The small photography gallery in Aphrodisias (Afrodisias) houses an extraordinary black-and-white image.
Two bearded middle-aged men in flat caps are sitting cross-legged on a bench beneath a plane tree enjoying a smoke and a chat in the quiet of their village. Look more closely, however, and you will see that this is no ordinary bench. Instead, it has armrests carved in the shape of dolphins and footrests in the shape of lions’ feet. It is, in other words, a Roman bench. Yet the men sitting on it on that sunny day were doing so in 1958, when the great photographer Ara Güler had come to visit the village of Geyre, then squatting amid the remains of ancient Aphrodisias.
It goes more or less without saying that those two men were among the last Turks permitted to live here. Second in extent only to those of Ephesus (Efes), the ruins of Aphrodisias were far too splendid to be left unexcavated. And so the villagers were moved to Yeni Geyre (New Geyre), leaving just a handful of the buildings of Eski Geyre (Old Geyre) to molder amid the ruins rather as they do at Stratonicea (Stratonikeia), out west near Yağatan. The amazing thing is that the marble bench still survives, still standing beneath that same plane tree, which means that you can plonk yourself down on it for a rest just as those two men did more than 50 years ago.
The gallery also displays other Güler photographs of the last days of Eski Geyre, revealing a world in which a Roman capital could be casually reused as the base for a wooden column, a piece of temple architrave as the bottom of an oil press. The romantics among us might wish that we could still see such sights, but of course that’s wishful thinking.
The excavated remains of Aphrodisias cover a wide area so make sure that you allow plenty of time to do them justice. Most tours set aside no more than three hours, which is barely enough time to get all the way around the site.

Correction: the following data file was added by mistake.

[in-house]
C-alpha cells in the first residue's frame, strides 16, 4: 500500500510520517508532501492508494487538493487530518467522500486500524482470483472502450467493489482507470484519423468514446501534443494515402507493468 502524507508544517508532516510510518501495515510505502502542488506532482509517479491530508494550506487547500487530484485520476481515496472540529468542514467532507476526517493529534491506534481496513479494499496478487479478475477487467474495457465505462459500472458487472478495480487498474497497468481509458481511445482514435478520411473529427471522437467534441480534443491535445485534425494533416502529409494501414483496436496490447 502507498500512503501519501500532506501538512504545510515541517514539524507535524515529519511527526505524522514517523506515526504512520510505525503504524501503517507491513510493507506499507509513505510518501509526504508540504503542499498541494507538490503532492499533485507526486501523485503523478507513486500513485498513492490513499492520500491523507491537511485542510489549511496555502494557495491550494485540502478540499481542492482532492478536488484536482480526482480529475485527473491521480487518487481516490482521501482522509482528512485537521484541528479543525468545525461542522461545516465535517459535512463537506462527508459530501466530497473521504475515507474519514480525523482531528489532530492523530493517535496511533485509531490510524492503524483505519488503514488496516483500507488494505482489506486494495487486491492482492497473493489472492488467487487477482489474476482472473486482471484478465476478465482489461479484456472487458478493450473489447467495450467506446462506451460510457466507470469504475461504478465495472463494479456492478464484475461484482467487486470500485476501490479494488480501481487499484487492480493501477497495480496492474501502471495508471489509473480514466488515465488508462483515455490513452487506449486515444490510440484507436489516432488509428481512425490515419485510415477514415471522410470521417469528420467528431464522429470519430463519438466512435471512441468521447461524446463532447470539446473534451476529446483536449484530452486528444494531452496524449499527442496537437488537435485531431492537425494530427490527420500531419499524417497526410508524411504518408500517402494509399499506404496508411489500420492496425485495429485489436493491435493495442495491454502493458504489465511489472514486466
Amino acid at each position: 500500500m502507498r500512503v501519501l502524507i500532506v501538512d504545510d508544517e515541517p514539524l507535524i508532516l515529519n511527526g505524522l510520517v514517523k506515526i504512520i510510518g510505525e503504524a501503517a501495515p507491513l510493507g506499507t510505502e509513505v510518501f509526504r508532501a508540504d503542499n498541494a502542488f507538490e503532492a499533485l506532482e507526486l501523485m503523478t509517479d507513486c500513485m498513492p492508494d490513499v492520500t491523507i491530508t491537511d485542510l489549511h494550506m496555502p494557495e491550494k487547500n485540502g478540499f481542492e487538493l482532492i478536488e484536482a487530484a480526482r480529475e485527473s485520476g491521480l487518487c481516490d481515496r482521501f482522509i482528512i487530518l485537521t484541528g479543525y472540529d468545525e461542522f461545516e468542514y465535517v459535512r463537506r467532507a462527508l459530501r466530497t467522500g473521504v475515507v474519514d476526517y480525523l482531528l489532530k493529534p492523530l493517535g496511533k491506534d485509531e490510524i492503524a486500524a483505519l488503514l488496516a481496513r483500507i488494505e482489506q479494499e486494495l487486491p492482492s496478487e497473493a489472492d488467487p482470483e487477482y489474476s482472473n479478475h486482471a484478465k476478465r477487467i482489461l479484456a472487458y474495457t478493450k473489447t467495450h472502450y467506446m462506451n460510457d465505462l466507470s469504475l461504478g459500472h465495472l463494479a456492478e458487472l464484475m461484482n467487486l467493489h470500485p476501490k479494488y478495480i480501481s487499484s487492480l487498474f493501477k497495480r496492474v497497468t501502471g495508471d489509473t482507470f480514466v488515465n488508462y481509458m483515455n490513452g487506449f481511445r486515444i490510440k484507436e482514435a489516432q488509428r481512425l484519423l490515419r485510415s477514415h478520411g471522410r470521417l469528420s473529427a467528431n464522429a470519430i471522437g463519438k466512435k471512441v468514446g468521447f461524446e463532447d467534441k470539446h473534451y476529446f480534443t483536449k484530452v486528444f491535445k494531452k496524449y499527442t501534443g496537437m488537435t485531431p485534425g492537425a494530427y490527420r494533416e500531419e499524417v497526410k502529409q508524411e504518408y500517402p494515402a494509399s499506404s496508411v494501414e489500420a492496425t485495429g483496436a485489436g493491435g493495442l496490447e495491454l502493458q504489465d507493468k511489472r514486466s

You start off on your explorations from what was once the main square of Eski Geyre and is now home not just to the photography gallery but also to Aphrodisias’ splendid museum, best visited at the end of your tour (but leave plenty of time for it). Most people head straight out from the square, heading for the reconstructed tetrapylon, a monumental gateway erected in the second century, probably at the junction of two main roads. From here a ceremonial walkway may have led to the Temple of Aphrodite, whose existence explains much of the ancient city’s wealth and importance.
Today the remains of the temple are far from the most impressive thing to see here. However, the original structure long predated Roman occupation of the site and seems to have started life as a place where a goddess combining the attributes of the ancient Semitic fertility deity, Ishtar and the ancient Greek goddess of love, Aphrodite, was worshipped, apparently with much unseemly behavior. Needless to say, the later Christian occupants of the city were less than happy with the temple’s reputation and hastily built a Byzantine basilican church over the site of the temple’s final incarnation under Emperor Hadrian (r. 117-38). Not content with that, they hacked the cult statue of Aphrodite to pieces and rammed the body into a wall as building material, an ignominious fate from which it has since been rescued.